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SIMPLE PASSIVE LOW PASS FILTER M.S. Weber, Fall Recall the voltage divider, As f increases, A=V OUT /V IN (the transfer function) decreases. Thus high frequencies are attenuated.

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SIMPLE PASSIVE HIGH PASS FILTER M.S. Weber, Fall Recall the voltage divider, As f increases, A=V OUT /V IN (the gain/transfer function) increases. Thus low frequencies are attenuated.

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DIODE M.S. Weber, Fall I Forward bias, conducting Reverse bias, non conducting I PN P, N is the “doping” of silicon to carry P (+) or N (-) charge)

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TRANSISTORS Transistors are made typically from Silicon (Si): Bipolar junction transistor BJT I E = I B typically analog Wide range of currents, voltages, frequencies Field effect transistor FET I DS = V GS ) 2 both analog and digital; high impedance. MOS or CMOS; digital, high speed and low power, respectively M.S. Weber, Fall Transistor as amplifier (or switch) Small current (voltage) at the base (gate) is amplified to produce large current at collector (drain) and emitter (source).

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Evolution of technologies M.S. Weber, Fall First transistor (1949) (Brattain-Bardeen Nobel 56) First transistor (1949) (Brattain-Bardeen Nobel 56) 5 µm MOSFET (1985) 15 nm MOSFET (2005) SiGe Bipolar in 0.35µm monolithic process Molecular electronics

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Operational Amplifier (OpAmp) M.S. Weber, Fall Basic and most common circuit building device. 1.V out =A(V + - V - ) with A →∞ 2.No current can enter terminals V + or V -. Infinite input impedance. 3.Can draw infinite current at the ouput. Zero ouput impedance 4.An opamp needs separate power. 5.In a circuit with feed-back: V + =V - A Many uses of OpAmps ! With and w/o feedback.

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Feedback loop some proportion of a system's output is returned (fed back) to the input used to control the dynamic behavior of the system Changes the transfer function Feedback is usually passive, can be active (control systems) Stability is an issue: Nyquist stability criterion, based on pole integrals of Nyquist plot (2D plot with amplitude and phase Bode plots) M.S. Weber, Fall

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Feedback on OpAmp VOLTAGE FOLLOWER M.S. Weber, Fall V + = V IN By virtual ground, V - = V + Thus V out = V - = V + = V IN So, what’s the point ? Due to the infinite input impedance of an op amp, no current at all can be drawn from the circuit before V IN. The output signal is fed from the OpAmp power. No input signal distortion, input isolated from input. Very useful for interfacing to high impedance sensors (possibly the simplest front-end…)

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INVERTING AMPLIFIER M.S. Weber, Fall V - = V + As V + = 0, V - = 0 As no current can enter V - and from Kirchoff’s Ist law, I 1 =I 2 = I I = V IN /R 1 I = -V OUT /R 2 => V OUT = -I 2 R 2 Therefore V OUT = (-R 2 /R 1 )V IN

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NON – INVERTING AMPLIFIER M.S. Weber, Fall V - = V + 2.As V + = V IN, V - = V IN 3.As no current can enter V - and from Kirchoff’s Ist law, I 1 =I I 1 = V IN /R 1 5. I 2 = (V OUT - V IN )/R 2 => V OUT = V IN + I 2 R 2 6. V OUT = I 1 R 1 + I 2 R 2 = (R 1 +R 2 )I 1 = (R 1 +R 2 )V IN /R 1 7. Therefore V OUT = (1 + R 2 /R 1 )V IN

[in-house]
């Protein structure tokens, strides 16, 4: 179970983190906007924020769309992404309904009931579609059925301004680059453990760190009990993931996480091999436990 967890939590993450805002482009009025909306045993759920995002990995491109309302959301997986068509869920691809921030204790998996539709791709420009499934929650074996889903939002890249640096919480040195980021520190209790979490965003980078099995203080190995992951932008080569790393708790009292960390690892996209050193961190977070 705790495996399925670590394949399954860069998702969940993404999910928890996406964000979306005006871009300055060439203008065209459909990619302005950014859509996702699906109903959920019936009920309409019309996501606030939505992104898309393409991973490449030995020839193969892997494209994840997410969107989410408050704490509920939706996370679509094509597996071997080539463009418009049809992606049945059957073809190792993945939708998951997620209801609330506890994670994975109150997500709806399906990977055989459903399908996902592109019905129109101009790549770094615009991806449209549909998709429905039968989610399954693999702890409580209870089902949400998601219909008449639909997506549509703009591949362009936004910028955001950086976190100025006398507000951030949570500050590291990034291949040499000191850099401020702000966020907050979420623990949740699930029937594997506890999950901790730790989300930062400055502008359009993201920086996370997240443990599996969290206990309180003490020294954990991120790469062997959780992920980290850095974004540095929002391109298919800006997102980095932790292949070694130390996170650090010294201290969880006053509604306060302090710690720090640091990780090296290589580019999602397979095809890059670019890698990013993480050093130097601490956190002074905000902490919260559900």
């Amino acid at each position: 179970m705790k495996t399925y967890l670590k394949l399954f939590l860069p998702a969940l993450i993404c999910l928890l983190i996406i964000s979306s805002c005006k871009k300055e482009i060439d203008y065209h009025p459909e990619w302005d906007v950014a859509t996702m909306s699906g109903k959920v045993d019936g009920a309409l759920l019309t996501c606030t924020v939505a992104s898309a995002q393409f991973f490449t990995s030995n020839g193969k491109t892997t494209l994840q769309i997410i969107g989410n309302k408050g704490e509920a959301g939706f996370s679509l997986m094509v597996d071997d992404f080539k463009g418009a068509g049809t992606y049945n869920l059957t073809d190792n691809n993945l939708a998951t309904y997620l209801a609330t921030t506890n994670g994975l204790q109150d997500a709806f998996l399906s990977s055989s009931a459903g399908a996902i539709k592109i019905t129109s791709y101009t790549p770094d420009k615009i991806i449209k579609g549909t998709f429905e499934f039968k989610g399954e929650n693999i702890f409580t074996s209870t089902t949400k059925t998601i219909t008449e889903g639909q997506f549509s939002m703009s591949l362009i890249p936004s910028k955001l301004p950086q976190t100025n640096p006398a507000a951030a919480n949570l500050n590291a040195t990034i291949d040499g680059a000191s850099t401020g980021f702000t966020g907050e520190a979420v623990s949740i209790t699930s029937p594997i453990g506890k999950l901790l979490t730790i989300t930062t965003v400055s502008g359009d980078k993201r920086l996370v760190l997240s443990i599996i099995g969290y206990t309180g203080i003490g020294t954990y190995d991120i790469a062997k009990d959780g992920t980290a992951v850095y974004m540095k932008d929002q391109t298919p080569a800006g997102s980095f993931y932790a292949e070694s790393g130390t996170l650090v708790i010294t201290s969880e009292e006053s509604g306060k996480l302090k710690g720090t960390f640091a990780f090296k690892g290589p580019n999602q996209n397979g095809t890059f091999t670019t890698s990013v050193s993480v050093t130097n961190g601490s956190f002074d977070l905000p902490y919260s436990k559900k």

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Acquiring a signal Typically, the “signal” we want is a charge generated in some time interval This usually is seen as a current pulse We need to integrate E.g. energy measurement Integration can be done at different stages: – At the sensor capacitance – Use an integrating pre-amplifier – Amplify the signal and integrate at the ADC – Rapidly sample the signal and use software M.S. Weber, Fall The next several slides are about

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M.S. Weber, Fall If R i is small (R i (C i +C d ) small), then the detector will discharge and the amplifier will sense the signal current If R i is large enough (i.e. the input time constant is large, compared to the signal = current pulse), the charge is integrated and a voltage is measured at the amplifier output But: Voltage depends on detector capacitance: very involved calibrations necessary ! Better Use feedback circuits

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Ideal integrating amplifier M.S. Weber, Fall Virtual ground for A= , Z i =0 90% of all front-ends (but almost always re-built with custom circuits/design…) 90% of all front-ends (but almost always re-built with custom circuits/design…)

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Sensor capacitance is discharged by the resistive input impedance of the feedback circuit with time constant: Feedback capacitance should be much smaller than the detector capacitance. For 10ns rise time signal, the bandwidth (w 0 /2 )should be 1.6GHz. M.S. Weber, Fall

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“Ideal” vs. “real” M.S. Weber, Fall We used here “ideal” components… life is a bit more complicated (interesting ?) with “Real” electronic elements Get the help of experts !

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Simple realistic amplifier M.S. Weber, Fall

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M.S. Weber, Fall Gain: Constant at low frequency Decay linearly with /2 phase shift

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At low frequency: At higher frequency: M.S. Weber, Fall

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Frequency domain & time domain Frequency domain : – V(ω,t) = A sin (ωt + φ) Described by amplitude and phase (A, φ) – Transfer function : H(ω) – V out (ω) = H(ω) V in (ω) M.S. Weber, Fall Correspondance through Fourier transforms H( ω ) = F { h(t) } = ∫ h(t) exp(iωt)dt H(ω) v in (ω) v out (ω) h(t) v in (t) v out (t) F -1 H(ω) = 1 -> h(t) = δ(t) (impulse) H(ω) = 1/jω -> h(t) = S(t) (step) H(ω) = 1/jω (1+jωT) -> h(t) = 1 - exp(-t/T) H(ω) = 1/(1+jωT)-> h(t) = exp(-t/T) H(ω) = 1/(1+jωT) n -> h(t) = 1/n! (t/T) n-1 exp(-t/T) Time domain Impulse response : h(t) the output signal for an impulse (delta) input in the time domain The output signal for any input signal v in (t) is obtained by convolution : V out (t) = v in (t) * h(t) = ∫ v in (u) * h(t-u) du

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Summary and preview Detectors produce signals of O(10 4 ) electrons with rise time between ns and s. The signals are mostly a current pulse Signals needs to be amplified and possibly integrated Signals are typically shaped Learned about basic electronics components, amplifiers, integrators, shapers Next:signal/noise, signal transmission, signal shaping M.S. Weber, Fall The next several slides are about